June Kronholz article “Uphill Climb: Registering Hispanics to Vote” in today’s Wall St. Journal provides a discouraging update on efforts to register Latino voters. If Kronholz is right, and we need to hear from other sources on this, Hispanic registration and turnout will fall well short of optimistic goals bandied about in the wake of this year’s massive demonstrations in support of immigrant rights. The stakes are high, and the immigration issue could be pivotal in specific races, as Kronholz notes:
Hispanics are the largest minority group in the U.S. and account for more than half of all foreign-born immigrants. But historically, most of them can’t or don’t file for citizenship, and most of those who do file don’t vote. For example, during a recent week, 28,000 immigrants became citizens. If past patterns hold, 6,160 are Hispanic, and just 3,572 of them will register to vote.
The untapped potential means both political parties have much at stake in the immigration debate. The Illinois Coalition for Immigrant and Refugee Rights, an advocacy group, estimates there are 9.4 million immigrants — both Hispanic and non-Hispanic — who are eligible to become citizens and vote. That is almost three times the popular-vote margin for President Bush in the 2004 election.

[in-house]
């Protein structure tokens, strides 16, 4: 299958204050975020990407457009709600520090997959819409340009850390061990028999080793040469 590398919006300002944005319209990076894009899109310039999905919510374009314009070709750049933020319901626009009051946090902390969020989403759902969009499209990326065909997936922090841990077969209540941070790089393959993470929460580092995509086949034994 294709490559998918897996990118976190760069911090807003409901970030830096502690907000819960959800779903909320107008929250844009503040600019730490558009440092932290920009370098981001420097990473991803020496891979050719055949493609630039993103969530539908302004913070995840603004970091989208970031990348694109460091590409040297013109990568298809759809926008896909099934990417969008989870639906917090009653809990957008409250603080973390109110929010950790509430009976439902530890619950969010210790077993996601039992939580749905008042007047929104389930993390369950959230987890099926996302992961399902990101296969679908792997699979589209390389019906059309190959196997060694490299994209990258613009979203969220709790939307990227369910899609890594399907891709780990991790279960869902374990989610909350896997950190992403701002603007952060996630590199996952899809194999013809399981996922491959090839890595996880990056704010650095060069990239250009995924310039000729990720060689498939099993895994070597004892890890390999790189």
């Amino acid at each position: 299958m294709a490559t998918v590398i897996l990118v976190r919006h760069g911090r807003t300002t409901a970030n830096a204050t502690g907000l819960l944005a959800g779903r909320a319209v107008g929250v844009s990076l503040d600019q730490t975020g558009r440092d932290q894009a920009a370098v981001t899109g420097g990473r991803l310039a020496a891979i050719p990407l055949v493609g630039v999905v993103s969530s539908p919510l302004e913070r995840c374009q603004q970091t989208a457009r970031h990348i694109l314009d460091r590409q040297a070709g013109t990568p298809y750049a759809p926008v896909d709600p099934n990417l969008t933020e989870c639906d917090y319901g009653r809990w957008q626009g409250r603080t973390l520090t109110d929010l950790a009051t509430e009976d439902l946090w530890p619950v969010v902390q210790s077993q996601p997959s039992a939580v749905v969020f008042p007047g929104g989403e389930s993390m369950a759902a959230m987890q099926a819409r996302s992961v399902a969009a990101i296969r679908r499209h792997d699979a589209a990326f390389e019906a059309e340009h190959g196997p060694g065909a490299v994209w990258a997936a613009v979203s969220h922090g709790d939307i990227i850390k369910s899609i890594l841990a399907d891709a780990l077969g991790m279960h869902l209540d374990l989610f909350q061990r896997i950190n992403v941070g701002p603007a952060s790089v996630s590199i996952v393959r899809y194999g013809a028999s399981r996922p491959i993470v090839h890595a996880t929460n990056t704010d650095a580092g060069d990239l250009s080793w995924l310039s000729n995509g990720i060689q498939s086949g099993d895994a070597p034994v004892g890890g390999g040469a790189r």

In a half-dozen swing states, the immigrant vote this year could be decisive for the party that can harness it. The Illinois Coalition says that in Florida, there are 870,000 potential votes among immigrants eligible to naturalize and their voting-age U.S.-born children. An additional 77,000 U.S.-born children of immigrants will be old enough to cast ballots in Florida in the 2008 election, it adds.
The WSJ article has an interesting chart noting that, while Hispanics are the largest demographic minority, they remain a distant third in eligible voters and voter turnout. There are 148.2 million white citizens over the age of 18, compared to 23.3 million African Americans, 16.1 million Latinos and 3.3 million Asians nationwide. But the 2004 voter turnout percentages show an even greater gap that cries out for a more aggressive voter registration program by Democrats: white 67; Black 60; Hispanic 47 and Asian 44.
Voter registration deadlines for ’06 have passed in most states, but it’s not too late to put more resources into increasing turnout. And on the morning after the election, Dems should begin planning for a stronger registration program for ’08.